For the record, I’m not talking about qualified competitors who wind up on the low end of the number cluster on several successive bids.   Read more » about Dirty Low Down

One of the smartest people I know is a Master Plumber who owns a small plumbing company, Two Twigs Enterprises, here in Atlanta.  Cary Mandeville is his name.  He did some apprenticeship training for our organization early on, and he warned me.  He said, “This labor issue is a big boulder that we are going to have to chip away at, piece by piece.  The solution will not come quickly.”

For a long time, I stubbornly viewed the skilled labor shortage as a boulder that, with the right leverage, could be pushed, rolled or at least moved within a few years.  Eighteen years later, I realize that my plumber friend was right.   Read more » about Celebrate the Small Victories

Texas has to grapple with an ever-changing job landscape in ways that its leadership has not previously considered, State Comptroller Susan Combs said in a new report titled Workforce – Capitalizing on our Human Assets.  “Before the skills gap gets to a breaking point, it is important that we realize today’s best jobs require ever-increasing levels of specialized knowledge and technical expertise,” Combs said.

The retiring comptroller, who opted not to seek reelection, says lawmakers need to tackle several issues including increased funding for adult education programs, multimedia information campaigns to promote industry-based certification, and economic incentives for companies to create apprenticeship programs.

In her report, Combs said that “unskilled” jobs are becoming a thing of the past, and the workers of today need to be able to be adaptable to the point that they are lifelong learners.   Read more » about Texas Comptroller Pushes for More Job Training Programs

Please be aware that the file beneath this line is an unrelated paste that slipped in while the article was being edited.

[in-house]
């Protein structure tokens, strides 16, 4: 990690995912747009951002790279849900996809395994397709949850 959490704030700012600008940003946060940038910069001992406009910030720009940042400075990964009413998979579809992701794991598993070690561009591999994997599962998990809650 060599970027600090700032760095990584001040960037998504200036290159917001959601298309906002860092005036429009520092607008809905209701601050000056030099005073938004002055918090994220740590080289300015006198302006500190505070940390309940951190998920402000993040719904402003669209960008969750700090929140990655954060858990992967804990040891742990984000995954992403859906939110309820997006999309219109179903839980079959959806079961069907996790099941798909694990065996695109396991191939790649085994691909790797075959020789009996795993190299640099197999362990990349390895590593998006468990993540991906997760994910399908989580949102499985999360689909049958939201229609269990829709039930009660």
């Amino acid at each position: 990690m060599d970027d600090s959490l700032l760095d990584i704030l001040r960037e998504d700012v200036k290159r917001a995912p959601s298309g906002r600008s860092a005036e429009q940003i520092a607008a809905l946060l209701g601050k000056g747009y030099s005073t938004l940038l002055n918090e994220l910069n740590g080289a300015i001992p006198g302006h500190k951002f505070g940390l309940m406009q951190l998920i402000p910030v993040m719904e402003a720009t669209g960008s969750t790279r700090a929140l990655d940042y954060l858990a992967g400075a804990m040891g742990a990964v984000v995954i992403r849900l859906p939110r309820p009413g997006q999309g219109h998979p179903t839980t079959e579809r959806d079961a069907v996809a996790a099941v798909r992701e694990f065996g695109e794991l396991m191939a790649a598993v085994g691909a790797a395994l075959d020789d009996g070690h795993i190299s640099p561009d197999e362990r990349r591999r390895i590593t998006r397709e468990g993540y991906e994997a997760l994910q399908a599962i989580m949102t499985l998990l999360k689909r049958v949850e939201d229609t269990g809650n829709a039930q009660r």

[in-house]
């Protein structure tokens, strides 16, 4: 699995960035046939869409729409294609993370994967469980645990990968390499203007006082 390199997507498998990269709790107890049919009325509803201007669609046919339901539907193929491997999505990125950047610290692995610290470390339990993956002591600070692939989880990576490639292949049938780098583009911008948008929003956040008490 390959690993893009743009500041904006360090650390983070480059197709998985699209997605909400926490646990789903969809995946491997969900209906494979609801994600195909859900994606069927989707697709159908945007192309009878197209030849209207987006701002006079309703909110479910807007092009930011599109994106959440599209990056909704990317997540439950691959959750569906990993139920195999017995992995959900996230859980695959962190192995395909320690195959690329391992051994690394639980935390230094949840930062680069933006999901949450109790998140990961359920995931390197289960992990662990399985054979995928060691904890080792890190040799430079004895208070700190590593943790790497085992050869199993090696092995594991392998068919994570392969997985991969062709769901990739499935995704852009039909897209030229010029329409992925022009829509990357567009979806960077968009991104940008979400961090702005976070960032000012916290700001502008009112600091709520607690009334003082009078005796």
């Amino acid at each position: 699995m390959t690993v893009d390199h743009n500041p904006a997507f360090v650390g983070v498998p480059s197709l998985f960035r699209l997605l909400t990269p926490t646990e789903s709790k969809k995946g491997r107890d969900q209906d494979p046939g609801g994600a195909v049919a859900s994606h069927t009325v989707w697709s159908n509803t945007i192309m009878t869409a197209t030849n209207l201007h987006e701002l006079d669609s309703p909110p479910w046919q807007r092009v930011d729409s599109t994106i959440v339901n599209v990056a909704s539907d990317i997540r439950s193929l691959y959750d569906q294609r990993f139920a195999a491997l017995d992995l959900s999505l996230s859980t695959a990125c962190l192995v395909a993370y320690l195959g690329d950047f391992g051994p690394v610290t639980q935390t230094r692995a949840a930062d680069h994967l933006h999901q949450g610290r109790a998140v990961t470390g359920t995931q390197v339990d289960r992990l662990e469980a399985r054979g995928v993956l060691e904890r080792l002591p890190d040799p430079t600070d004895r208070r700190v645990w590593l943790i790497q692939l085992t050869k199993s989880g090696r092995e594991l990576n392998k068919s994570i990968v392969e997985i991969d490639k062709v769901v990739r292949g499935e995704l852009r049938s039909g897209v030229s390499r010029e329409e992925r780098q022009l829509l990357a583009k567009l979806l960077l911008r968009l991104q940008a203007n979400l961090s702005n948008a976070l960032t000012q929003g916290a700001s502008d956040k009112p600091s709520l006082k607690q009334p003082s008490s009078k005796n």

The Construction Career Collaborative (C3) continues to build momentum as evidenced by two recent occurrences, starting with the announcement that Texas Children’s Hospital has specified that its new TCH-The Woodlands Campus and TCH-Feigin Center 18th Floor OB/GYN Renovation will be C3 projects.  This means that all contractors working on them – every General Contractor and every Specialty Contractor – must be an Accredited C3 Employer or have received C3 Project Status designation (formerly called Conditional Status).  Not only is this a big win for craft workers, C3, and a sustainable construction workforce, but contractors have also told me that it is a win for them as well because it ensures a level playing field for all when competing for work.   Read more » about Gathering C3 Momentum

After successfully pushing for them in Austin, the Workers Defense Project is asking the City of Dallas to adopt an ordinance that would require contractors to give water breaks to construction workers.  It sounds like something that everyone should simply agree with but, as is often the case, the details are where the devil may reside.  Certainly no one would argue that workers should be denied water breaks.  Industry observers, however, have said that the enactment of an ordinance can open up the possibility that well-meaning businesses may be easily harassed by way of false reports.

Fox television in Dallas reports Workers Defense wants Big D to follow the lead of Austin and several other cities that have done something similar:   Read more » about A Push for Mandatory Water Breaks for Construction Workers in Dallas